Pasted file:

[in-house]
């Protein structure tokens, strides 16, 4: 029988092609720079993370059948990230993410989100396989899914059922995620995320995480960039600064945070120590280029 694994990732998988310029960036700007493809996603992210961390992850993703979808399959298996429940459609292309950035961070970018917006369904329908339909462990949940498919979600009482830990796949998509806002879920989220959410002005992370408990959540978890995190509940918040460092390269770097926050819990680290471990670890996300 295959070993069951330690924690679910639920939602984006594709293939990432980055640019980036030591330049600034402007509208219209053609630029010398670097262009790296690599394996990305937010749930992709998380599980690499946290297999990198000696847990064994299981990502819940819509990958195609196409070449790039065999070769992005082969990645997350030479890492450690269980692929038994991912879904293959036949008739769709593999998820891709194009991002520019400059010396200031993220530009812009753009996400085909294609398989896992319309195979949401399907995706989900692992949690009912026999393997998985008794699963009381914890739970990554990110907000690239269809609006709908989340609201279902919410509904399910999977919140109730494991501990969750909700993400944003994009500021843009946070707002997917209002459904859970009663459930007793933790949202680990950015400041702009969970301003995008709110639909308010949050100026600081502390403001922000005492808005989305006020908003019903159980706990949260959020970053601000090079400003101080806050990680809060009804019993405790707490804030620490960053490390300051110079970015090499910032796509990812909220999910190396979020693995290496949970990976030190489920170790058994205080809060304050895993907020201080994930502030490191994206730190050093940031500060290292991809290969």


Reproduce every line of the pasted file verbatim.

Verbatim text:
[in-house]
């Protein structure tokens, strides 16, 4: 029988092609720079993370059948990230993410989100396989899914059922995620995320995480960039600064945070120590280029 694994990732998988310029960036700007493809996603992210961390992850993703979808399959298996429940459609292309950035961070970018917006369904329908339909462990949940498919979600009482830990796949998509806002879920989220959410002005992370408990959540978890995190509940918040460092390269770097926050819990680290471990670890996300 295959070993069951330690924690679910639920939602984006594709293939990432980055640019980036030591330049600034402007509208219209053609630029010398670097262009790296690599394996990305937010749930992709998380599980690499946290297999990198000696847990064994299981990502819940819509990958195609196409070449790039065999070769992005082969990645997350030479890492450690269980692929038994991912879904293959036949008739769709593999998820891709194009991002520019400059010396200031993220530009812009753009996400085909294609398989896992319309195979949401399907995706989900692992949690009912026999393997998985008794699963009381914890739970990554990110907000690239269809609006709908989340609201279902919410509904399910999977919140109730494991501990969750909700993400944003994009500021843009946070707002997917209002459904859970009663459930007793933790949202680990950015400041702009969970301003995008709110639909308010949050100026600081502390403001922000005492808005989305006020908003019903159980706990949260959020970053601000090079400003101080806050990680809060009804019993405790707490804030620490960053490390300051110079970015090499910032796509990812909220999910190396979020693995290496949970990976030190489920170790058994205080809060304050895993907020201080994930502030490191994206730190050093940031500060290292991809290969």